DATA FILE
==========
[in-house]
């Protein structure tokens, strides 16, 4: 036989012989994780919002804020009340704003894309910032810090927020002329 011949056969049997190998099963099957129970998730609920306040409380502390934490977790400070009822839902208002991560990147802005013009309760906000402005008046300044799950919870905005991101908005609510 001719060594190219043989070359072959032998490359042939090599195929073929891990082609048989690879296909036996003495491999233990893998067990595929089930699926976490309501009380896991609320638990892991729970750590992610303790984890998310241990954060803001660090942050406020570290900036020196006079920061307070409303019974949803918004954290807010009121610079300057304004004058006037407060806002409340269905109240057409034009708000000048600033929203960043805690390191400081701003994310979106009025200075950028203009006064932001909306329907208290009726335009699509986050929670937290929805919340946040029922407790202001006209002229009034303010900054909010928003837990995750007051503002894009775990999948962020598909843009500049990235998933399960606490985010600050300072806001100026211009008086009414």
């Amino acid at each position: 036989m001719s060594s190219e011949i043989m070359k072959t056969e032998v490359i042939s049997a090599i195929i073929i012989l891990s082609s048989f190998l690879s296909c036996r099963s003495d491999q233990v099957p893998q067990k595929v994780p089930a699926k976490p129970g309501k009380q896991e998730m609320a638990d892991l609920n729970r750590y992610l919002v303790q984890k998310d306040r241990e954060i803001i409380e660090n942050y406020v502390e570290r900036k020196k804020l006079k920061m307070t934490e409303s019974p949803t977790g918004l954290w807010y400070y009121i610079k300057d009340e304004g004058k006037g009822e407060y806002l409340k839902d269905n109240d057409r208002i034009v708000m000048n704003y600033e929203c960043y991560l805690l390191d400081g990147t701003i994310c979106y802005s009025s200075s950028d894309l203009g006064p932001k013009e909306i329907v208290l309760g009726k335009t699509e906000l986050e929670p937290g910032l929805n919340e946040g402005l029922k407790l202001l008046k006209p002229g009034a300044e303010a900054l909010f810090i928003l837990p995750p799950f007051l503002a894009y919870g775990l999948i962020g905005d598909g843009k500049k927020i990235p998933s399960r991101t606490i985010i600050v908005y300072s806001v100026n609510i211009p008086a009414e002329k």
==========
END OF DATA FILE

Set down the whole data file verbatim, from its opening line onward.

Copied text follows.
[in-house]
């Protein structure tokens, strides 16, 4: 036989012989994780919002804020009340704003894309910032810090927020002329 011949056969049997190998099963099957129970998730609920306040409380502390934490977790400070009822839902208002991560990147802005013009309760906000402005008046300044799950919870905005991101908005609510 001719060594190219043989070359072959032998490359042939090599195929073929891990082609048989690879296909036996003495491999233990893998067990595929089930699926976490309501009380896991609320638990892991729970750590992610303790984890998310241990954060803001660090942050406020570290900036020196006079920061307070409303019974949803918004954290807010009121610079300057304004004058006037407060806002409340269905109240057409034009708000000048600033929203960043805690390191400081701003994310979106009025200075950028203009006064932001909306329907208290009726335009699509986050929670937290929805919340946040029922407790202001006209002229009034303010900054909010928003837990995750007051503002894009775990999948962020598909843009500049990235998933399960606490985010600050300072806001100026211009008086009414």
């Amino acid at each position: 036989m001719s060594s190219e011949i043989m070359k072959t056969e032998v490359i042939s049997a090599i195929i073929i012989l891990s082609s048989f190998l690879s296909c036996r099963s003495d491999q233990v099957p893998q067990k595929v994780p089930a699926k976490p129970g309501k009380q896991e998730m609320a638990d892991l609920n729970r750590y992610l919002v303790q984890k998310d306040r241990e954060i803001i409380e660090n942050y406020v502390e570290r900036k020196k804020l006079k920061m307070t934490e409303s019974p949803t977790g918004l954290w807010y400070y009121i610079k300057d009340e304004g004058k006037g009822e407060y806002l409340k839902d269905n109240d057409r208002i034009v708000m000048n704003y600033e929203c960043y991560l805690l390191d400081g990147t701003i994310c979106y802005s009025s200075s950028d894309l203009g006064p932001k013009e909306i329907v208290l309760g009726k335009t699509e906000l986050e929670p937290g910032l929805n919340e946040g402005l029922k407790l202001l008046k006209p002229g009034a300044e303010a900054l909010f810090i928003l837990p995750p799950f007051l503002a894009y919870g775990l999948i962020g905005d598909g843009k500049k927020i990235p998933s399960r991101t606490i985010i600050v908005y300072s806001v100026n609510i211009p008086a009414e002329k």